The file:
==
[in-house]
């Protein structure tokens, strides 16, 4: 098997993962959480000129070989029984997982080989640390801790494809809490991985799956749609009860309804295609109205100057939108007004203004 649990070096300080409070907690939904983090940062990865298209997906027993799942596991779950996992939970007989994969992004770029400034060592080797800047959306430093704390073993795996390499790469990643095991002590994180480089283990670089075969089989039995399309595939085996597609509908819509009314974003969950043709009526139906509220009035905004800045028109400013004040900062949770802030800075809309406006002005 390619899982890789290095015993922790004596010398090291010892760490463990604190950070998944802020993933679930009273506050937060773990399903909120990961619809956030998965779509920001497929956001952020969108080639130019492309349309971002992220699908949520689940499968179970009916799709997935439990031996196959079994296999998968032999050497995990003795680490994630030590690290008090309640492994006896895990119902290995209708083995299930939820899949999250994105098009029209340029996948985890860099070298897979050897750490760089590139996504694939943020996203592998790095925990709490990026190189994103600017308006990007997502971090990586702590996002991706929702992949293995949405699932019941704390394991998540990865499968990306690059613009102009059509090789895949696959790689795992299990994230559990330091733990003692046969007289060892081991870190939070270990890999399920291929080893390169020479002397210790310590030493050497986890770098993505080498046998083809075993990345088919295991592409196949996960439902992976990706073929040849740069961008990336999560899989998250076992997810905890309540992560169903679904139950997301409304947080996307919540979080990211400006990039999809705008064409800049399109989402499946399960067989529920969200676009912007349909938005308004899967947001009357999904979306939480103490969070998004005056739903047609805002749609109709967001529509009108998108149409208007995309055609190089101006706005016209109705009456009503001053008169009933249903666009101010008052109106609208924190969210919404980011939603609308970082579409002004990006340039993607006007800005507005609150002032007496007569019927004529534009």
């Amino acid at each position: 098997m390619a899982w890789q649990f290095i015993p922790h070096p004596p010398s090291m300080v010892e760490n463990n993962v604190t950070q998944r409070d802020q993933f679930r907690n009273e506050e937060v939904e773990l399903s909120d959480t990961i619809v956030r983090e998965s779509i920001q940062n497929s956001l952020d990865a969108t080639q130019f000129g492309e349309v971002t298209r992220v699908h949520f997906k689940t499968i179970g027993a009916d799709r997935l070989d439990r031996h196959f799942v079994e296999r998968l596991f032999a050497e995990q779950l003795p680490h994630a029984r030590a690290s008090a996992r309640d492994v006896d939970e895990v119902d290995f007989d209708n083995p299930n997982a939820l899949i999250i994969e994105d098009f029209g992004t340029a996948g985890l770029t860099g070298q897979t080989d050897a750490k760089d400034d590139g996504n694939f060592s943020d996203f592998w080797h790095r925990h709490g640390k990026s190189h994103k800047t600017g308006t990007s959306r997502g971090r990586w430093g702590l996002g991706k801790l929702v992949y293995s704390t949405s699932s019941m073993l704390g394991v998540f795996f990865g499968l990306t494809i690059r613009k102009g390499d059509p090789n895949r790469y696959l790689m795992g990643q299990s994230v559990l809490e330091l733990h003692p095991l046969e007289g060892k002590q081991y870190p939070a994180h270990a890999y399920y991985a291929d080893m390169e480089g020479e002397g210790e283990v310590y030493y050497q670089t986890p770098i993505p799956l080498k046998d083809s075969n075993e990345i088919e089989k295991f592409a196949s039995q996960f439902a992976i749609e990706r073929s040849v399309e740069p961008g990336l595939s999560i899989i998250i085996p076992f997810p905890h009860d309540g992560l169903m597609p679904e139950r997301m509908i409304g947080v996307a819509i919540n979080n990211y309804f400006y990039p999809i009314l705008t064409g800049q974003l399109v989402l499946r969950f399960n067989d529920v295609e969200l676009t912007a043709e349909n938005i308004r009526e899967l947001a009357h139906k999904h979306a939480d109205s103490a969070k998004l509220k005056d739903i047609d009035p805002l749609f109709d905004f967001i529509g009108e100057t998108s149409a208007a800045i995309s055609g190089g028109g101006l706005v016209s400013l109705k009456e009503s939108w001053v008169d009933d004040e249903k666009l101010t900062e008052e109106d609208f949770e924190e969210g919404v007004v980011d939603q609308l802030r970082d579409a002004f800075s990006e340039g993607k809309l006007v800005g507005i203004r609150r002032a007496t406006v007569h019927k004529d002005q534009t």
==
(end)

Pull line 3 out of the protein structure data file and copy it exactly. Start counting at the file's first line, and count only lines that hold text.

């Amino acid at each position: 098997m390619a899982w890789q649990f290095i015993p922790h070096p004596p010398s090291m300080v010892e760490n463990n993962v604190t950070q998944r409070d802020q993933f679930r907690n009273e506050e937060v939904e773990l399903s909120d959480t990961i619809v956030r983090e998965s779509i920001q940062n497929s956001l952020d990865a969108t080639q130019f000129g492309e349309v971002t298209r992220v699908h949520f997906k689940t499968i179970g027993a009916d799709r997935l070989d439990r031996h196959f799942v079994e296999r998968l596991f032999a050497e995990q779950l003795p680490h994630a029984r030590a690290s008090a996992r309640d492994v006896d939970e895990v119902d290995f007989d209708n083995p299930n997982a939820l899949i999250i994969e994105d098009f029209g992004t340029a996948g985890l770029t860099g070298q897979t080989d050897a750490k760089d400034d590139g996504n694939f060592s943020d996203f592998w080797h790095r925990h709490g640390k990026s190189h994103k800047t600017g308006t990007s959306r997502g971090r990586w430093g702590l996002g991706k801790l929702v992949y293995s704390t949405s699932s019941m073993l704390g394991v998540f795996f990865g499968l990306t494809i690059r613009k102009g390499d059509p090789n895949r790469y696959l790689m795992g990643q299990s994230v559990l809490e330091l733990h003692p095991l046969e007289g060892k002590q081991y870190p939070a994180h270990a890999y399920y991985a291929d080893m390169e480089g020479e002397g210790e283990v310590y030493y050497q670089t986890p770098i993505p799956l080498k046998d083809s075969n075993e990345i088919e089989k295991f592409a196949s039995q996960f439902a992976i749609e990706r073929s040849v399309e740069p961008g990336l595939s999560i899989i998250i085996p076992f997810p905890h009860d309540g992560l169903m597609p679904e139950r997301m509908i409304g947080v996307a819509i919540n979080n990211y309804f400006y990039p999809i009314l705008t064409g800049q974003l399109v989402l499946r969950f399960n067989d529920v295609e969200l676009t912007a043709e349909n938005i308004r009526e899967l947001a009357h139906k999904h979306a939480d109205s103490a969070k998004l509220k005056d739903i047609d009035p805002l749609f109709d905004f967001i529509g009108e100057t998108s149409a208007a800045i995309s055609g190089g028109g101006l706005v016209s400013l109705k009456e009503s939108w001053v008169d009933d004040e249903k666009l101010t900062e008052e109106d609208f949770e924190e969210g919404v007004v980011d939603q609308l802030r970082d579409a002004f800075s990006e340039g993607k809309l006007v800005g507005i203004r609150r002032a007496t406006v007569h019927k004529d002005q534009t």